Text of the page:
OTISFIELD — Henry H. Hamilton III, a retired international aid and development professional, has worked in some of the most dispossessed and war-torn countries in the world.

He shares his life stories in his latest book, “Footloose and Curious.”

Hamilton, former president of the Otisfield Historical Society and hobby farmer, is a storyteller and poet. He wrote “Night Full Frightful,” a collection of creepy tales and original poetry with illustration by Maine artist Patricia Chandler.

Many of his engaging and entertaining narratives in “Footloose and Curious” he read during a five-year stint on the NPR program “Sundial.”

He said his desire to travel developed from his childhood access to a closet of National Geographic magazines. In a synopsis written about his book, he said the magazines excited his imagination to seek a career that would enable him to experience exotic lands around the world.

His work for international organizations in war-torn countries such as Bosnia, Sierra Leone and Afghanistan, included the Peace Corps; GTZ, a German equivalent to USAID; the International Rescue Committee; the Organization for Cooperation and Security in Europe; and the United Methodist Committee on Relief.


Hamilton traveled to more than 50 countries, across North Africa, the Balkans, Central Asia and Europe. Many of the stories in the book tell of his experiences during that time, but he also writes of his years in the Oxford Hills and more specifically his family home on Bell Hill in Otisfield.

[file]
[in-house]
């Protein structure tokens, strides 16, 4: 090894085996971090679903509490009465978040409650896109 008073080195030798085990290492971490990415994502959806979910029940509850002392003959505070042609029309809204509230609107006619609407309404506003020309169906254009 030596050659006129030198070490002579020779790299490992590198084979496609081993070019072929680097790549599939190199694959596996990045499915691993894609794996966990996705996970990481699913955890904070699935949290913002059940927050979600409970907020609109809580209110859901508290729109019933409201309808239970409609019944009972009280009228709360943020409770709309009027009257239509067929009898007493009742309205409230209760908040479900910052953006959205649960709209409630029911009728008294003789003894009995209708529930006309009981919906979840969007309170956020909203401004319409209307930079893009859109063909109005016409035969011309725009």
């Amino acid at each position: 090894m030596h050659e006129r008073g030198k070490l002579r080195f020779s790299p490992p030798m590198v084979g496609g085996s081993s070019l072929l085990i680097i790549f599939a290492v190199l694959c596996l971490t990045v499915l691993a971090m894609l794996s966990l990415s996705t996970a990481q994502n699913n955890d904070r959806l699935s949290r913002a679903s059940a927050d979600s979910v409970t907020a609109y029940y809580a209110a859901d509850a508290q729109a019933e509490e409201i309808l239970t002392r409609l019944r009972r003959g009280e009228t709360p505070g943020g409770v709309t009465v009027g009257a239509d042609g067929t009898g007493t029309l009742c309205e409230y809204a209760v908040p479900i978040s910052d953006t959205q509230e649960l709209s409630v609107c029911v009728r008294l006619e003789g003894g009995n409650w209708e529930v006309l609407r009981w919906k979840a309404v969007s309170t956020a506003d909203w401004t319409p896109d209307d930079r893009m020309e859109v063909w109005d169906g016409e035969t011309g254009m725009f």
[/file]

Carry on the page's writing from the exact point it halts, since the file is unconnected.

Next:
Readers will learn about Hamilton’s first auction where for 27 cents he bought a Victorian sideboard that sat on his grandmother’s piazza on Bell Hill for many years and the lifelong effect of his first deer kill at the age of 12 in the Flat Iron section of Otisfield Gore.

They will also learn about the night he and his wife, Shirley, experienced the overthrow of the president of Niger and their flight on the last plane out of Freetown in Sierra Leone before the Revolutionary United Front rebels overran the airport and later killed some 5,000 people.

Hamilton’s latest book, published by PRGOTT Books Publishing, is available on Amazon and in The Tribune on Main Street in Norway.

He dedicates the book to his wife, who was alongside of him as an international humanitarian relief and development worker and at home on their Otisfield hobby farm. He calls her “life’s greatest gift to me.”


“Footloose and Curious”

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